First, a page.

« Job To Be Done : theory to practice » by Tony Ulwick from Strategyn
– The goal of innovation is straightforward: to come up with solutions that address unmet customer needs. … The “ideas-first” or « test fast, fail fast » approach is inherently flawed : how do you make sure an innovation will succeed without knowing the needs? The « needs-first » approach is often flawed in execution : but a common language for communicating a need does not exist … there is very little understanding of what characteristics a customer need statement should possess and what the structure, content, and syntax of a need statement should be (id.) … supplier firms end up regarding the collection of these customer inputs as an art … while this approach works for IDEO, it makes innovation more of an art than a science …
– The key to solving this mystery lies in Jobs-to-be-Done Theory. Harvard Business School marketing professor Theodore Levitt said, « People don’t want to buy a quarter-inch drill. They want a quarter-inch hole! » Clayton Christensen said, “People buy products and services to get a job done”
– what a customer is trying to accomplish include (i) the core functional Job-to-be-Done, (ii) the desired outcomes tied to the core functional Job-to-be-Done, (iii) related jobs, (iv) emotional and social jobs, (v) consumption chain jobs, and (vi) the buyer’s financial desired outcomes.
– Customers have needs related to buying, using, and owning a product. They have emotional and functional needs. Customer need statements are mutually exclusive—they are defined independent of each other. A complete set of needs is collectively exhaustive – it incorporates all the needs a customer has for a given job. Each need must be stated separately and categorized correctly.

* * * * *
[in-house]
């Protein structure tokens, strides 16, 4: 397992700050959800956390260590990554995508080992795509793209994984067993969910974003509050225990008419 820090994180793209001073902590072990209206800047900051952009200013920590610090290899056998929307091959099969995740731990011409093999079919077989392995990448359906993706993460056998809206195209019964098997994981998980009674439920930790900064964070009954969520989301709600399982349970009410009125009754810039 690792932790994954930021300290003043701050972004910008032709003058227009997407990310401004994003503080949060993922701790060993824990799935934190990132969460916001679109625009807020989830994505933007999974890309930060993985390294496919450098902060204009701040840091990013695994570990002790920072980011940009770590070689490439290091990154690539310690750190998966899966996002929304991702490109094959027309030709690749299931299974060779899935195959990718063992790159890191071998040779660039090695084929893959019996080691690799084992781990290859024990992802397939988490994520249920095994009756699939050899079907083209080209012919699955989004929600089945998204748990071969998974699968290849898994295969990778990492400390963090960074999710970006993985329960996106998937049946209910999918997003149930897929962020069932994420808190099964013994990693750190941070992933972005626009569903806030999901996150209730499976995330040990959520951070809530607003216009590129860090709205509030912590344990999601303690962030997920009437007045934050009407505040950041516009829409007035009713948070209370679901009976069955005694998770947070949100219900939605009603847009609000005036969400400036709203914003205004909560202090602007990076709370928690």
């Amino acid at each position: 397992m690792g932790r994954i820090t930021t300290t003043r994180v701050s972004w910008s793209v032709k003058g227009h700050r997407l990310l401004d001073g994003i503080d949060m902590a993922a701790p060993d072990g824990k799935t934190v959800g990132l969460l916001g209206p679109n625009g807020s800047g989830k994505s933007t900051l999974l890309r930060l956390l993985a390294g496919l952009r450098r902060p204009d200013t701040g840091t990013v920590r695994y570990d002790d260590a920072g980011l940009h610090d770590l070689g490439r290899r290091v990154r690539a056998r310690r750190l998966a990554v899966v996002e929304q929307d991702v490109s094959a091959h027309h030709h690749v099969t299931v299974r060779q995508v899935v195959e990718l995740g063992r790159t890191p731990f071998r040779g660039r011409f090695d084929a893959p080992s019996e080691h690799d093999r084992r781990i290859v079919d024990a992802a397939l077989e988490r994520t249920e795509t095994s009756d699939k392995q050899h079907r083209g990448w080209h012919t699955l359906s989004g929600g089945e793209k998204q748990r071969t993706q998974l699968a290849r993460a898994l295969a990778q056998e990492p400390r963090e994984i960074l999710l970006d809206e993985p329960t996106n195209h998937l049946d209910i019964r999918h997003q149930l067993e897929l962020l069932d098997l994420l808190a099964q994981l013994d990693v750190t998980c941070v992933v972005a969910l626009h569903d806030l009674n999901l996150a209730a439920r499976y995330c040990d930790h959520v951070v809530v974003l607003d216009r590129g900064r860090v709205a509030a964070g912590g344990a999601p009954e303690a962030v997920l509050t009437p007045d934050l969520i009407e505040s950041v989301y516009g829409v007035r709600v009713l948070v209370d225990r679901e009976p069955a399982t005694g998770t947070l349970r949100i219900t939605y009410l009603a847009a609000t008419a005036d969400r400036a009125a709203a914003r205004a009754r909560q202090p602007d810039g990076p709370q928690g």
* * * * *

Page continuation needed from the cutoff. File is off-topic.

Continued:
– One important factor that cannot be overlooked is that most markets are not homogeneous—meaning in nearly every market, customers do not agree on what needs are unmet.
– The core functional job is the anchor around which all other needs are defined. It is defined first, then the emotional, related and consumption chain jobs are defined relative to the core functional job.
– While defining the functional job correctly is important, uncovering the customer’s desired outcomes (the metrics they use to measure success when getting the job done) is the real key to success at innovation.
– The jobs along the product lifecycle are called consumption chain jobs. Each consumption chain job is comprised of its own distinct set of desired outcome statements. The purchase process itself can be considered a consumption chain job … An understanding of the buyer’s financial needs informs the decisions that lead to product and business model innovation
– Jobs-to-be-Done Theory unlocks the mystery that has for decades been clouding the understanding of customer needs.
– A company must decide what strategy should be pursued to ensure it wins in the marketplace (with) the Job-to-be-Done Growth Strategy Matrix
– The matrix suggests that companies can create products and services that are (1) better and more expensive, (2) better and less expensive, (3) worse and less expensive, and (4) worse and more expensive